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Bradenton Police see surge in thefts

MANATEE — Sergio Jackson woke up this week with his dog barking and a Manatee County Sheriff’s Office deputy banging on his door.

Someone broke into his vehicle and smashed out the rear driver’s side window.

Nothing was taken from the locked vehicle, according to reports. Jackson left a T-shirt covering a large box that possibly enticed the burglars to make entry.

“They were looking for something quick or they were just trying to expel some energy,” he said, adding that he also had gifts inside the vehicle that were left untouched.

Jackson, 33, was one of about seven residents in Sabal Harbor who had their vehicles broken into. Authorities advised him to remove all valuables and to continue to keep the doors locked on his vehicle to deter thefts.

“That’s what they suggested this time of year. They said there should be an increase,” Jackson said.

Law enforcement agencies have already noticed a surge in thefts in some areas.

Bradenton Police Chief Michael Radzilowski said car break-ins and shoplifting has increased over the past month compared to the same time last year by about 35 percent.

The chief said he attributes the increase in thefts due to the holidays and the struggling economy.

“Unfortunately, it’s a sign of the times we’re living in,” he said. “You want to make sure you lock your door and remove your GPS systems and purses. ... A lot of these are crimes of opportunity. They see no one is around and they are going to try and steal it.”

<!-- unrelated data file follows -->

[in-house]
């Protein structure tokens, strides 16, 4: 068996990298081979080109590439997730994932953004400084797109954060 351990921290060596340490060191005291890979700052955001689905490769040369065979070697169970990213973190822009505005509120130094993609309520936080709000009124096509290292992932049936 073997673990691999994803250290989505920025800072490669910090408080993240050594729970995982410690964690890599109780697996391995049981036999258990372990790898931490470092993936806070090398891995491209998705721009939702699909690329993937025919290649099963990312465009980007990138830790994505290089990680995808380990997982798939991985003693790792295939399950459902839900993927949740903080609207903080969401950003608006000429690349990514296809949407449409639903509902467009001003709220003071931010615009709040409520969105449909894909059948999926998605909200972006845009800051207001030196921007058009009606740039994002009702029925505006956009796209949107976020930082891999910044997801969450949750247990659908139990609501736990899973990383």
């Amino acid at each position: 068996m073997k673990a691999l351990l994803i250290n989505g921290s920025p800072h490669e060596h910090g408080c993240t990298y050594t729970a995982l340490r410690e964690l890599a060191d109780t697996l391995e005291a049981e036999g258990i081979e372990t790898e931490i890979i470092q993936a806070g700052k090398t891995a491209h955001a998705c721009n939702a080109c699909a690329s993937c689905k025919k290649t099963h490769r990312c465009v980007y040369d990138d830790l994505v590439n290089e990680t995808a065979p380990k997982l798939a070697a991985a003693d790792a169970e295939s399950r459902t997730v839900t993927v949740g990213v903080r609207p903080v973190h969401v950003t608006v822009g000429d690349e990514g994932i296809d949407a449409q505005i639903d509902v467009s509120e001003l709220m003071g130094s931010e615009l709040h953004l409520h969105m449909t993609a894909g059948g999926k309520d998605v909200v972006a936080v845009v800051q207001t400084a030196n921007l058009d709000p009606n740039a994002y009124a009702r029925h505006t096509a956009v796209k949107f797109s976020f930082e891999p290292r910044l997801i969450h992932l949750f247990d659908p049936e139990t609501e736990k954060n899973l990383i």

In November 2008, Bradenton Police had 96 thefts reported, including car break-ins and shop lifting. This November, that figure jumped to 129, Radzilowski said.

Most of the Bradenton break-ins occurred throughout central locations in the city.

Dave Bristow, public information officer for Manatee County Sheriff’s Office, said car break-ins have decreased compared to the level they were previously. Specific statistics were not available Wednesday afternoon from the sheriff’s office.

Bristow attributes the decrease in car break-ins to public awareness.

“We’re still having them, but the stats are down,” he said. “Certainly with the holidays here, everyone is a potential target in the shopping centers. We’re reminding people to not leave a bunch of valuables in the car and to lock the doors.”

For victims like Jackson, he now has his guard up.

Removing packages and valuables is “something you would figure to do at the mall — not at your own house in a decent subdivision,” he said.

“I’ve got to keep everything locked. It should have been already, but you just have to be in tune with what’s going on.”

Beth Burger, criminal justice reporter, can be reached at 708-7919.

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